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From: "John D'Errico" <woodchips@rochester.rr.com>
Newsgroups: comp.soft-sys.matlab
Subject: Re: Matrix inversion problem - What's going on?
Date: Tue, 12 Apr 2011 11:13:05 +0000 (UTC)
Organization: John D'Errico (1-3LEW5R)
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"printer newbie!" <newsboost@gmail.com> wrote in message <1ce4d6d3-488e-4d04-a153-a7137ff652b3@l39g2000yqh.googlegroups.com>...
> On 11 Apr., 18:41, "Florin Neacsu" <fneac...@gmail.com> wrote:
> > "printer newbie!" <newsbo...@gmail.com> wrote in message <82709a89-8b9f-41ca-90b4-c9738d23a...@d11g2000yqo.googlegroups.com>...
> > > Dear all
> >
> > > I've uploaded this pdf-file:
> > >http://www.2shared.com/document/o9q5B5Rw/Matlab_matrix_inversion.html
> >
> > > As you can see, I'm using Matlab:
> >
> > > 1) with two different matrices: A=[1 2; 3 4;5 6] and A=[1 2; 3 4;5 5]
> > > and b=[1;2;3], meaning that:
> > > 2) x=A\b can easily be found
> > > 3) A*x = b, right? NO! Not in the second case!
> >
> > > Any hints/explanations are most welcome. I've put some comments in the
> > > uploaded pdf-file and I guess that those of you who'll answer knows
> > > everything about illposed problems, SVD and possible some other things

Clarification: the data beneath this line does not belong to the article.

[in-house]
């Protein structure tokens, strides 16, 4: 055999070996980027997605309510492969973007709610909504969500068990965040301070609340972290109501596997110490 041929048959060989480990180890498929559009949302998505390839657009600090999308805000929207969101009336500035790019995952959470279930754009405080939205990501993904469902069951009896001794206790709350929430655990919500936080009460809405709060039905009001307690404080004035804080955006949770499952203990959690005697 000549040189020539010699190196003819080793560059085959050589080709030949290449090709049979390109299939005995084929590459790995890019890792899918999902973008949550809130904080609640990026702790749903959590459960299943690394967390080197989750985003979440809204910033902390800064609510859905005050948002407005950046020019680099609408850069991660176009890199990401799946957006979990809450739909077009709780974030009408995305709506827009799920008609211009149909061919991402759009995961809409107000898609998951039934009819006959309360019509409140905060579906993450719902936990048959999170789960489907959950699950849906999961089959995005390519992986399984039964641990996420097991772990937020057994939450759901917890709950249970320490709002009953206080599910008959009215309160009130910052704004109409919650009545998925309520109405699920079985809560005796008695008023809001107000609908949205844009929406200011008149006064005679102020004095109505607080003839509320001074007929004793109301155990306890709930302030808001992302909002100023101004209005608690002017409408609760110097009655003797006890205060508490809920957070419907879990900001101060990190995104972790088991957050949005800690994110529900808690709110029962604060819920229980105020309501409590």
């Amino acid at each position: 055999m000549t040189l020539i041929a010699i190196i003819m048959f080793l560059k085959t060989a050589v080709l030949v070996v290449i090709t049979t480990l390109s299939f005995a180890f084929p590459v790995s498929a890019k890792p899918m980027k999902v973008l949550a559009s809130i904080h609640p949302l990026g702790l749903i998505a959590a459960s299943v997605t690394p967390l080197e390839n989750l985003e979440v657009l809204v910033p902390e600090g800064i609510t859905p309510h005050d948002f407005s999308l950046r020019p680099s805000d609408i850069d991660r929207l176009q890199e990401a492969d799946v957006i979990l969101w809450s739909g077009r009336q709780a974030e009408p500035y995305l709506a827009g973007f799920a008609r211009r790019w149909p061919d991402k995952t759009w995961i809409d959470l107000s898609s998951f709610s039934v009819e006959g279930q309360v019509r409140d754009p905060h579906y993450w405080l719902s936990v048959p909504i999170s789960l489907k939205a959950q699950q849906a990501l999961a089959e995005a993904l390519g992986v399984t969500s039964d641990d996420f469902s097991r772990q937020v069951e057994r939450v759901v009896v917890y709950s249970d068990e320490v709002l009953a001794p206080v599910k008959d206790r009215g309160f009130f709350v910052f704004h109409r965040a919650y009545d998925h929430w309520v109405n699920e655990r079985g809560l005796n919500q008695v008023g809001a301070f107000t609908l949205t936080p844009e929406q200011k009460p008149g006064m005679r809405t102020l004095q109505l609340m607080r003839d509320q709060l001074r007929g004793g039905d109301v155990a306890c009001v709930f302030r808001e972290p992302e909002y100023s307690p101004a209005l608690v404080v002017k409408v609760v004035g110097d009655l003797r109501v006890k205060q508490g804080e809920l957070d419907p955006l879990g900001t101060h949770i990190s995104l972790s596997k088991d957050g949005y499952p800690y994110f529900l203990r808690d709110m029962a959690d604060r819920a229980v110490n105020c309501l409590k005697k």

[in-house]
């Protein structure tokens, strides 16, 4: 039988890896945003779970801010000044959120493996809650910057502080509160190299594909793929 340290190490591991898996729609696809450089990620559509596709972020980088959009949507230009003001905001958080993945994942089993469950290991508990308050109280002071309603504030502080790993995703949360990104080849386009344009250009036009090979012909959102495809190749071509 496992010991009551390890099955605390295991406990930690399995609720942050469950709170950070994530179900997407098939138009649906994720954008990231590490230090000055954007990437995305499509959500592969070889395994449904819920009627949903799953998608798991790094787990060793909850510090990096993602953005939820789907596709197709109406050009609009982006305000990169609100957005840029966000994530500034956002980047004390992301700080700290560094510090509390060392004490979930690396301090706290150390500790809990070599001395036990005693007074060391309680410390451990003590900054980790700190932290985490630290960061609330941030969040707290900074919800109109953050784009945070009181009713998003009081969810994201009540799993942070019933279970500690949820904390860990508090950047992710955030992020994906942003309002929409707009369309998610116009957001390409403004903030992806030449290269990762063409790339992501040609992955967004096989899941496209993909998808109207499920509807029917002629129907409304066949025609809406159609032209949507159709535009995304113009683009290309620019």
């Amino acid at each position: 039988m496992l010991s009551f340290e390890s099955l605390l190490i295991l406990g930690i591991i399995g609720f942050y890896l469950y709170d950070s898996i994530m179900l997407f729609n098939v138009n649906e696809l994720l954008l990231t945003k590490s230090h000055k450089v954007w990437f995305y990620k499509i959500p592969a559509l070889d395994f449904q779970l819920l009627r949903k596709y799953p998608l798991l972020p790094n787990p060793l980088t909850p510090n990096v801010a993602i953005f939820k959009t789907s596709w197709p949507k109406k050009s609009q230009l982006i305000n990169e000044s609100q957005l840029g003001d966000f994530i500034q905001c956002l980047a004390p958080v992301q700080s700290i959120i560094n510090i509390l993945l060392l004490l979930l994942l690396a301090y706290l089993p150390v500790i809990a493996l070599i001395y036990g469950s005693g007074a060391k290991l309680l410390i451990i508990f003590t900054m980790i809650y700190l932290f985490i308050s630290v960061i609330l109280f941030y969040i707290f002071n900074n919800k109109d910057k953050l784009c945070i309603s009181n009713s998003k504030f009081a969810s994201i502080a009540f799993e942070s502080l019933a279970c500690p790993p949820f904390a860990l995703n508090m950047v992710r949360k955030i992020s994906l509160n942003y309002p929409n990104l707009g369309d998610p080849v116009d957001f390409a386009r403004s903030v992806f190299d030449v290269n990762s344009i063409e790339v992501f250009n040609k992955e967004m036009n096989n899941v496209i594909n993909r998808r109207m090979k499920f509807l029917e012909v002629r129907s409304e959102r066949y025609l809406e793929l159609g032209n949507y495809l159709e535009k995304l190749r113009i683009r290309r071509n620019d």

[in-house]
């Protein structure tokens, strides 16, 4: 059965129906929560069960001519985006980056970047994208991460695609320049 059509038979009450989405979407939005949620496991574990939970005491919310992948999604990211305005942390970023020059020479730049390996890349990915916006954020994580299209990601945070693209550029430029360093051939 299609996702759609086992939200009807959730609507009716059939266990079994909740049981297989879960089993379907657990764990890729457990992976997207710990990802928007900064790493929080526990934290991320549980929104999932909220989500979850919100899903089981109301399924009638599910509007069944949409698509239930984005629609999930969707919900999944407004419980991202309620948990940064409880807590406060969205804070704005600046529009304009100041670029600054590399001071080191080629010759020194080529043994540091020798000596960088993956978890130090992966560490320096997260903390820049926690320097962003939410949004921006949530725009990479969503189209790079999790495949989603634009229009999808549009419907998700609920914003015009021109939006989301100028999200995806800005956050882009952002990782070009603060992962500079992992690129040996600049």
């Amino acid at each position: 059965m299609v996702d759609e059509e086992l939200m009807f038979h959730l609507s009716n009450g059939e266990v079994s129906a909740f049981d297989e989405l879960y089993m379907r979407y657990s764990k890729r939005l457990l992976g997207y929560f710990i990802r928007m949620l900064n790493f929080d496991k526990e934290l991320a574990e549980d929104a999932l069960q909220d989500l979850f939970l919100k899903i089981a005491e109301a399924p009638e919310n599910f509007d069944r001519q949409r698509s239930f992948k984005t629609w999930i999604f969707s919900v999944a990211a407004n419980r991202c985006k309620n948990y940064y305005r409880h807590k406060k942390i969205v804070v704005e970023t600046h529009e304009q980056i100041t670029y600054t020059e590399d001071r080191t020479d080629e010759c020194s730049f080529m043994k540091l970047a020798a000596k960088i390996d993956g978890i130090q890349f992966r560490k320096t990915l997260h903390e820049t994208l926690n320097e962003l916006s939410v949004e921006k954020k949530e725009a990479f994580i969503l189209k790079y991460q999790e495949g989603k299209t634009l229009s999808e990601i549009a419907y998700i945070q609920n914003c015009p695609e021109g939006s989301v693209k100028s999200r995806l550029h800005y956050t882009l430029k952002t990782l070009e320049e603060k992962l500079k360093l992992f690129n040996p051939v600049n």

> > > that I don't know of. I also tried to find the conditioning number for
> > > the two matrices, however I'm a bit lost and can't come up with a good
> > > explanation myself.
> >
> > As it was said above, this is an overdetermined system. If you are looking for an unique solution, then you system must have one of its lines equal to a linear combination of the two others.
> > In general if you have p equations and n unknowns (with p>n for overdetermined), your system must have n linear independent equations, hence p-n linear dependent eq.
> 
> Ok, thanks. So the number of rows is the number of equations and the
> number of columns is the number of unknowns...
> 
> So it was just a coincidence that it worked out for the first matrix,
> but not the second...
> 
> What property (of the matrix A) is it then, that makes it work out
> great for the first A-matrix, when they're both the same physical size
> (3x2)? Are any lines in the first matrix linear combinations of
> another line?
> 

In the second case, b (the right hand side) was an
exact linear combination of the columns of your first
matrix A. So you might notice that A1(:,2)/2 would
yield [1;2;3]. This just happens to be identically b.

A way to identify that this happens is when

   rank(A) == rank([A,b])

Try it.

A1=[1 2; 3 4;5 6];
A2=[1 2; 3 4;5 5];
b=[1;2;3];

rank(A1) == rank([A1,b])
ans =
     1

rank(A2) == rank([A2,b])
ans =
     0

Therefore the first problem x = A1\b will have an exact
solution, while the second problem does not. Well,
exact to within the floating point precision of MATLAB.

HTH,
John